An end of the year with more questions than answers in the international economy

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CaixaBank Research
October 17th, 2023
Conjuntura EI en IM2310
Upward revision of global growth for 2023, to 3.0%; downward revision for 2024, to 2.9%

On the one hand, the macroeconomic outlook for developed economies will continue to be restrained by tighter monetary conditions, coupled with the impact of less expansionary fiscal policies. In this regard, we have cut the euro area’s growth outlook for 2023 and 2024 to 0.5% and 0.7% (–0.3 pps in both cases), in contrast to the increased optimism for the US economy, where we now expect growth of 2.0% for 2023 and of 0.8% for 2024 (both +0.3 pps). In emerging economies, the main reduction in the growth forecasts affects China (–0.5 pps, to 5.2% in 2023; and –0.3 pps, to 4.6% in 2024), which contrasts with the better performance of other large emerging economies, such as Brazil, Russia, India, South Africa or Indonesia. Overall, the outlook for the coming quarters is marked by a slowdown in growth, while inflation is expected to moderate. All this will take place in an environment marked by risks, which include uncertainty regarding the effects of monetary policy and the persistence of inflation, latent financial vulnerabilities in several countries and concerns over the recent «protectionist shift» that could affect global trade flows. In the same vein, the OECD has revised global growth
for 2023 up by 0.3 pps, to 3.0%, and has cut the forecast for 2024 by 0.2 pps, to 2.7%.

The last few months have seen a slowdown in global growth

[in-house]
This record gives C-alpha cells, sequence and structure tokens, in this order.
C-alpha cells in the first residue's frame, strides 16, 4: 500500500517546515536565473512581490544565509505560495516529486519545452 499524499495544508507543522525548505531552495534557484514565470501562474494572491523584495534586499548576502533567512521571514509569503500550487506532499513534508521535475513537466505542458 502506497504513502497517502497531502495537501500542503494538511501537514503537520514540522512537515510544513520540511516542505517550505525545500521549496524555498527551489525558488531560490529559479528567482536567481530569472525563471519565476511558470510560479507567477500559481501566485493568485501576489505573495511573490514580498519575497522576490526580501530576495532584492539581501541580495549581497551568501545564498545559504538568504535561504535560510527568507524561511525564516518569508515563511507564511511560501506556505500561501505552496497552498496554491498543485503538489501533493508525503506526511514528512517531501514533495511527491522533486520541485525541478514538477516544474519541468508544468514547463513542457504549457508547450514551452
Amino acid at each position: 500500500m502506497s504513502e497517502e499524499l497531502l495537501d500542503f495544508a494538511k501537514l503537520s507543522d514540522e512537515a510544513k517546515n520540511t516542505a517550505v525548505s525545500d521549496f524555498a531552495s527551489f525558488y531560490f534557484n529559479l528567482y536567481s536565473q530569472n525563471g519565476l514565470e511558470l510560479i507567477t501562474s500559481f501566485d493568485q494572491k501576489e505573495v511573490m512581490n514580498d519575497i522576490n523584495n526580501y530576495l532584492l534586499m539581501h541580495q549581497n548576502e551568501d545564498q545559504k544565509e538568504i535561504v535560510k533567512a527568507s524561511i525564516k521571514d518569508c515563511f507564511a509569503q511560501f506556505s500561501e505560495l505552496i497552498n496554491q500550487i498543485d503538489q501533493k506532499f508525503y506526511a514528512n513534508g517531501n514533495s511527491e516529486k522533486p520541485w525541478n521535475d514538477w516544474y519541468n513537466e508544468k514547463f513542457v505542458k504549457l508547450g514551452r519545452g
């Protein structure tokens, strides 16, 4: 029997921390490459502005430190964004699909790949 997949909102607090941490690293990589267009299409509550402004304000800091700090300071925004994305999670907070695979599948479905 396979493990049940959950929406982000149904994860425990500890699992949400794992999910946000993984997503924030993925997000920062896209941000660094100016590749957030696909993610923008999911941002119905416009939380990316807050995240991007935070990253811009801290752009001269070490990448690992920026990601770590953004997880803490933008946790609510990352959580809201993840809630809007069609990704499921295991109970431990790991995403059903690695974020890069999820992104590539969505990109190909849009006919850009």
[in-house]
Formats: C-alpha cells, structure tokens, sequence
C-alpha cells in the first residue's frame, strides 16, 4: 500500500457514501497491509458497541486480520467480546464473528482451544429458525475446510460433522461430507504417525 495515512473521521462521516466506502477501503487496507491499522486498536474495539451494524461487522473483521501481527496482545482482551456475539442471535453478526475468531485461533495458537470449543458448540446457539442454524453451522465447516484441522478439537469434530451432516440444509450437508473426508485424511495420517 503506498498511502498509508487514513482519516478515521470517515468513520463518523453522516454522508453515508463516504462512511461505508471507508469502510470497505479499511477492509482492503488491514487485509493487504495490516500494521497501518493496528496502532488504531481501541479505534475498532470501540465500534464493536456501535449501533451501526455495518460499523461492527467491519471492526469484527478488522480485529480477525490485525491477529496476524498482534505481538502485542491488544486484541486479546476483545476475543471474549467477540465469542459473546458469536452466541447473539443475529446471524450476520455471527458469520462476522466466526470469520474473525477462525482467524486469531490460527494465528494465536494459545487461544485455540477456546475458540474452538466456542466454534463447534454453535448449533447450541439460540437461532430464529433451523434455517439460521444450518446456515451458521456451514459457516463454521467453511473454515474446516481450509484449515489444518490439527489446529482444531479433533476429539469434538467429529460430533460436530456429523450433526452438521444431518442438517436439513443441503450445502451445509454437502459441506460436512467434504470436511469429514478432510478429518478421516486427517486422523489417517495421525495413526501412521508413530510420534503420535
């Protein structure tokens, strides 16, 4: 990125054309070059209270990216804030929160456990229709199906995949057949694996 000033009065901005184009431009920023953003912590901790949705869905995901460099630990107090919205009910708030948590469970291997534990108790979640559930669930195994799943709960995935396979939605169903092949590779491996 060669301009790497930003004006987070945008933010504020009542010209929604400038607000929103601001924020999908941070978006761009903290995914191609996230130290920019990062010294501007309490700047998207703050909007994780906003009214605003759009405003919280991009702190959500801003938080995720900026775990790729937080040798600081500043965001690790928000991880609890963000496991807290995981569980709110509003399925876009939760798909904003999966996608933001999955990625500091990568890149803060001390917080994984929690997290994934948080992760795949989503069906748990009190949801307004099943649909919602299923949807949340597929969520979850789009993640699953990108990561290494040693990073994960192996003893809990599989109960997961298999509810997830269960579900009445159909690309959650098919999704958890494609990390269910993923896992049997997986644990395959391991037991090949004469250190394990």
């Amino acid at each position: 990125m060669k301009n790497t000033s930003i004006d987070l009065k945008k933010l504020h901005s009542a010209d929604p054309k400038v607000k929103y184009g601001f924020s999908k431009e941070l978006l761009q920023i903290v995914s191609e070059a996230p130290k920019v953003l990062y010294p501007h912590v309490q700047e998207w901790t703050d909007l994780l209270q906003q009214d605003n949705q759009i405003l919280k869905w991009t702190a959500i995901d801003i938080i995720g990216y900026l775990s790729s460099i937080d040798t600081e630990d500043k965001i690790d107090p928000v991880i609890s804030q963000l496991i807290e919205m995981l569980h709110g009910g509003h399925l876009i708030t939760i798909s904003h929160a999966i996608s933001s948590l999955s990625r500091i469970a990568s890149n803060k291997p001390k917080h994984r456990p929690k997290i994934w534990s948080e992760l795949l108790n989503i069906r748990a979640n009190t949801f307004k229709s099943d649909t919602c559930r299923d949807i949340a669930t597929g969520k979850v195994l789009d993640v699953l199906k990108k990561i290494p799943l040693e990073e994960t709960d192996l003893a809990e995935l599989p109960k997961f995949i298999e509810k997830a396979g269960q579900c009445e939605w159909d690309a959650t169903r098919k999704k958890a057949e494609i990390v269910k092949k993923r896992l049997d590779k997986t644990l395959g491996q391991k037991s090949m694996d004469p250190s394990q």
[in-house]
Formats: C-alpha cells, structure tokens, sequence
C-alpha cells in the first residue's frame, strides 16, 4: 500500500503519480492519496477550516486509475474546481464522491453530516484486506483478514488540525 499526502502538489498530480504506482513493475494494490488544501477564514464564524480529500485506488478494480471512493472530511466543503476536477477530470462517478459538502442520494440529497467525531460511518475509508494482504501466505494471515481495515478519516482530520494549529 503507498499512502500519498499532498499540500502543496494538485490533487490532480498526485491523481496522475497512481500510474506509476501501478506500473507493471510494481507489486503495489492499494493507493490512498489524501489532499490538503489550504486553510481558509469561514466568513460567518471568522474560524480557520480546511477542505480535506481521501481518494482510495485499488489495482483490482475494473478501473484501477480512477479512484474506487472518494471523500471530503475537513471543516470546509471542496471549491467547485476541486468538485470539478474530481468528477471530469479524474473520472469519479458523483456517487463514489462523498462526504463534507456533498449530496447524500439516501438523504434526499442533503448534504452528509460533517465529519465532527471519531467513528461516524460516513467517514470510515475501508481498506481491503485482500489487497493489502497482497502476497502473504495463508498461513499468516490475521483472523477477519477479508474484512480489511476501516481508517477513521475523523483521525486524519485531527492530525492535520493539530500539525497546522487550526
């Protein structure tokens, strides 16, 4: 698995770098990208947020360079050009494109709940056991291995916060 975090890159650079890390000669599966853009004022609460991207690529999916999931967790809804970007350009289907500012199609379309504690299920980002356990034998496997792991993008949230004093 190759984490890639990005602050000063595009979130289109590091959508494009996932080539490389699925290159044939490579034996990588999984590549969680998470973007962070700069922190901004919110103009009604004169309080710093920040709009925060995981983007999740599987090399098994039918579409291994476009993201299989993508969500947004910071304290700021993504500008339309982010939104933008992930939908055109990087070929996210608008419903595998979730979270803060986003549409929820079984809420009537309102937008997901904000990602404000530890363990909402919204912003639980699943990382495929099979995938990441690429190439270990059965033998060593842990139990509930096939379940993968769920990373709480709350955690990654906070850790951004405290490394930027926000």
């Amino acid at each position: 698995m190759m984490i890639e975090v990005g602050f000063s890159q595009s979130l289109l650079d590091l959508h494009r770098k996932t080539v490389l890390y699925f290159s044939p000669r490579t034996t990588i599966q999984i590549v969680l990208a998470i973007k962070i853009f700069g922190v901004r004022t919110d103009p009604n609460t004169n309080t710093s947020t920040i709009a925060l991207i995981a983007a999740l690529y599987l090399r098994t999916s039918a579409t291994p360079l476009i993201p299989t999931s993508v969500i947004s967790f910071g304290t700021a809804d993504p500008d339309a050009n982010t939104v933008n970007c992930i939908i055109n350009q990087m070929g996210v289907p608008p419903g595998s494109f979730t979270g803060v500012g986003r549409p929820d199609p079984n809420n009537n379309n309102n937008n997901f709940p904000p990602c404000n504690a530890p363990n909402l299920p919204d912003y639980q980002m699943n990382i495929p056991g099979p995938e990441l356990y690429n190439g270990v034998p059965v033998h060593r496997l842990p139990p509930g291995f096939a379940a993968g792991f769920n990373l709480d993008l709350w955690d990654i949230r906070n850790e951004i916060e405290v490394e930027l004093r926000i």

This is reflected in the global composite Purchasing Managers’ Index (PMI), which stands at 50.6 points in August, its lowest level since January (49.7 points), driven mainly by the loss of steam in the services sector which has registered three consecutive months of sharp declines, dropping from 55.5 points in May to 51.1 in August. On the one hand, some large emerging economies (such as Brazil, Russia, India and China) have recently seen improvements on the manufacturing side. However, the euro area continues to show particularly visible and persistent weakness. Indeed, despite the improvement in the euro area composite PMI in September, it still remains in contractionary territory (up 0.5 points to 47.2), weighed down by the fragility of the manufacturing sector (–0.1 points, to 43.4) and the lack of momentum in services (+0.8 points, to 48.7). The difficulties in Europe’s manufacturing sector are also reflected in the PMI of its two largest economies: in France, it fell in September to a low point since the outbreak of the pandemic (–1.8 points, to 44.2) and in Germany, despite the recovery, it remains well within contractionary territory (+0.5 points, to 39.6).

Global: PMI
(De)inflationary dynamics will continue to determine the macroeconomic environment in advanced economies

In August, headline inflation climbed to 3.7% (+0.5 pps) in the US, pushed up by fuel prices, while in the euro area, where the data for September is already available, it fell to 4.3%. On the other hand, the rate of decline in core inflation (which excludes energy and food) on both sides of the Atlantic, which stood at 4.3% in the US and at 4.5% in the euro area, will not provide any respite for the central banks. In addition to the risks of persistent inflation and the intensification of second-round effects, there are fears regarding the effects of the increase in the oil price. Since the end of May, Brent oil has risen by 30%, to around 95 dollars a barrel. The recent tightening of this market, which is explained by a pronounced deterioration in supply conditions and by the global demand for crude oil proving more resistant to the macroeconomic conditions than expected, is also reflected in the medium-term outlook for prices being well above those of prior to the summer.